Evaluating Potential Respiratory Benefits of Forest-Based Experiences: A Regional Scale Approach

Publication from the AllianceAuthor: Droli Maurizio, Sigura Maurizia, Vassallo Fabio, Droli Giovanni, Iseppi Luca
Year of publication: 2002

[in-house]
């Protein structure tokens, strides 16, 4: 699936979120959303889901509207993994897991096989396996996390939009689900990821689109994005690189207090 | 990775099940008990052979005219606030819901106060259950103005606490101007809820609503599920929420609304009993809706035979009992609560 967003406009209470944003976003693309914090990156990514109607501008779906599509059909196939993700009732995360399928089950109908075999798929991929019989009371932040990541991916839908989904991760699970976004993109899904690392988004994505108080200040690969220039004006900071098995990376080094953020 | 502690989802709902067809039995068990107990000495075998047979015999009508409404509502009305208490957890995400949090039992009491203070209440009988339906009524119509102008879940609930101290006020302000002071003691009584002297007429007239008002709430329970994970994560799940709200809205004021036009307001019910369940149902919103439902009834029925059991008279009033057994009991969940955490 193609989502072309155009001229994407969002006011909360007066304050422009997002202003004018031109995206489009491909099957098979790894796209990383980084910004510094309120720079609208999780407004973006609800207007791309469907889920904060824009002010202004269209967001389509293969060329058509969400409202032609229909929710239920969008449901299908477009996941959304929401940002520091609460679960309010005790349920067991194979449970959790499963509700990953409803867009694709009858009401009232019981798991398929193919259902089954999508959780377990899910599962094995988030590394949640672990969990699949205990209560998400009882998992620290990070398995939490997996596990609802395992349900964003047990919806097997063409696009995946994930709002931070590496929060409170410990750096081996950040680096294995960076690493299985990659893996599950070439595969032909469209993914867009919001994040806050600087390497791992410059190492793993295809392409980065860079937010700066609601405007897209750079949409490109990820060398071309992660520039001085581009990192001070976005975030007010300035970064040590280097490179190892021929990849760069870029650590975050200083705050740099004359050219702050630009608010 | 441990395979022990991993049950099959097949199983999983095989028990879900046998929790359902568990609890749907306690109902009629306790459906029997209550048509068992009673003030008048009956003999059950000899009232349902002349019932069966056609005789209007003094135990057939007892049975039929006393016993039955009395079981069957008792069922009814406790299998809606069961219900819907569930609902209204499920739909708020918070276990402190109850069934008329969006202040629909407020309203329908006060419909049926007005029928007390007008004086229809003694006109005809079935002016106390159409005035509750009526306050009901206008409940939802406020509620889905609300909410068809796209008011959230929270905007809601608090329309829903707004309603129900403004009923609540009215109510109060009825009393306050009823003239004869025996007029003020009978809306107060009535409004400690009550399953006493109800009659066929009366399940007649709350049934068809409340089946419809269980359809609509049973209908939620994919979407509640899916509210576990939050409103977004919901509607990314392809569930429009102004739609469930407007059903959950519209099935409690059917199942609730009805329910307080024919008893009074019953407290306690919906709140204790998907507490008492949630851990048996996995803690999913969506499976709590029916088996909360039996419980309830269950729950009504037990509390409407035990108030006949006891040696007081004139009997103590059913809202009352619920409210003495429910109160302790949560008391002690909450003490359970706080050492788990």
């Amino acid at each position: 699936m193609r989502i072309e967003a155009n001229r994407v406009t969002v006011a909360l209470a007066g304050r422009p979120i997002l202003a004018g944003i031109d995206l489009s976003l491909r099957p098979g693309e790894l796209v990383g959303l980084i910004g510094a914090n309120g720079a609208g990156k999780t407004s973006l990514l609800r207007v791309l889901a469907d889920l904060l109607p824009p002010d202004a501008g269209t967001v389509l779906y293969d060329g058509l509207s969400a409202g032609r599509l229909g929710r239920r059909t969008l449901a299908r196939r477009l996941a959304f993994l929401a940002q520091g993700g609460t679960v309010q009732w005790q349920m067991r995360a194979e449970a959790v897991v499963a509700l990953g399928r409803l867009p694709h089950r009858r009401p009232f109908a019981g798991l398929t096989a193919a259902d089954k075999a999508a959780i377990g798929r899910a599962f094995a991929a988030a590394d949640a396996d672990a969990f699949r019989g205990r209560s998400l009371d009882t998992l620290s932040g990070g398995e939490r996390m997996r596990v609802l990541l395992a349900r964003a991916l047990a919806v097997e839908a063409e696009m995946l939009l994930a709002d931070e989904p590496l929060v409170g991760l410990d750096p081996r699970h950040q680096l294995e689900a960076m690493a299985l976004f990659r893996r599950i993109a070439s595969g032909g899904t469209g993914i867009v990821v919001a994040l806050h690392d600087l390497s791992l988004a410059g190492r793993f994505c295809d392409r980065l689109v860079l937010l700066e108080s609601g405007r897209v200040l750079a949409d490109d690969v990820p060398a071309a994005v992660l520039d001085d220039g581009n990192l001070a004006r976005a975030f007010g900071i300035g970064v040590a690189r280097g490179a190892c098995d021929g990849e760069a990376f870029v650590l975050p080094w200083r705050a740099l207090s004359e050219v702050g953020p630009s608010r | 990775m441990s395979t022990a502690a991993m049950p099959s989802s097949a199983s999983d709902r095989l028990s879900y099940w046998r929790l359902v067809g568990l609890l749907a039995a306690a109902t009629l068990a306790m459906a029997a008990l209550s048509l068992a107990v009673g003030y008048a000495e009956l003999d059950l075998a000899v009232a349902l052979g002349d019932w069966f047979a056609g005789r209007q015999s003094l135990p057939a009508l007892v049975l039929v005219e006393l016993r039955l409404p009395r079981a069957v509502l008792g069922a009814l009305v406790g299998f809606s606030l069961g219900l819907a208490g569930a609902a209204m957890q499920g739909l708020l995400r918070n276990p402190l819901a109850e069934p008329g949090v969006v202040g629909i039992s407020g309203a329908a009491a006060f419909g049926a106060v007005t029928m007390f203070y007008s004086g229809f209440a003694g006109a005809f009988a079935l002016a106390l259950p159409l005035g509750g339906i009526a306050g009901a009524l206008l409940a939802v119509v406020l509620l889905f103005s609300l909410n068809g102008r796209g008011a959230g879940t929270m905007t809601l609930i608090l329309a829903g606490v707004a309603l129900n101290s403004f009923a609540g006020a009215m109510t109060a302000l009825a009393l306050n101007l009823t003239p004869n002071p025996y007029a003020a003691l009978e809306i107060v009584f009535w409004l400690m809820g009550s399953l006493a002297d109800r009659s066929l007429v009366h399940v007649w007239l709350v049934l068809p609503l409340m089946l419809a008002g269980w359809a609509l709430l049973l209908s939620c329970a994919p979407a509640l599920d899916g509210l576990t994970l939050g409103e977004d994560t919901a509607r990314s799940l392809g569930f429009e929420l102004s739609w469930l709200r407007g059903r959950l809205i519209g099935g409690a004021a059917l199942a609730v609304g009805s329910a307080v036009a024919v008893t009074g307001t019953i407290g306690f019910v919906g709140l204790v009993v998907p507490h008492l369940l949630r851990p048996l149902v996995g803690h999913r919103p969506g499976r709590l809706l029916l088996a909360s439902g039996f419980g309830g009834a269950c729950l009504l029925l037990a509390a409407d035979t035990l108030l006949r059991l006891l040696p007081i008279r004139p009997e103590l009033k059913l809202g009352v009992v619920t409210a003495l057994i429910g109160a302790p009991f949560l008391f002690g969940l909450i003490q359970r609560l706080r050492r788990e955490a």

Background: Several studies have suggested the possibility of obtaining specific respiratory benefits by experiencing forests and other natural resources. Despite this, forests have never been considered according to such potential. This study aims to compare municipalities by considering the absence/presence of tree species generating ‘above threshold’ potential respiratory benefits. Methods: The autonomous Region of Friuli Venezia Giulia in Italy has been assumed as a research area. The natural resource based view (NRBV), postulating the strategic role played by natural resources in achieving both above-average (thus ‘valuable’) and ‘concentrated’ (thus ‘rare’ among competitors) performance, has been adopted. The literature reviews dealing with potential respiratory benefits of biogenic organic compounds (BVOCs) emitted by trees, published within the ‘forest therapy’ research field, have been adopted. Three analysis models rating tree species by their potential respiratory benefits in ‘holistic-general’ (P1), ‘particular’ (P2), and ‘dynamic” terms (P3) have been outlined. The resulting overall potentials of tree species have been assessed by adopting the well-rooted Hollerith distance (HD) model. Tree species have been rated “1” when they satisfy one or more of 58 potential respiratory benefits. Municipalities have been ranked by considering the surface area covered by forest types whose dominant tree species achieve above-average potential respiratory benefits. QGIS software has been adopted to geographically reference the results obtained. Results: (P1) Valuable municipalities include those covered by both coniferous and deciduous forests; (P2–3) Municipalities achieving the highest potential respiratory benefits, in both particular and dynamic terms, have been mapped. Discussion: Forest-based initiatives that are running in the preselected municipalities can be both further improved and diversified in a targeted way. Conclusions: Despite some limitations mostly embedded in the concept of ‘model’, this study allows scholars to reduce uncertainties when locating municipalities in which to conduct local-scale experiments.
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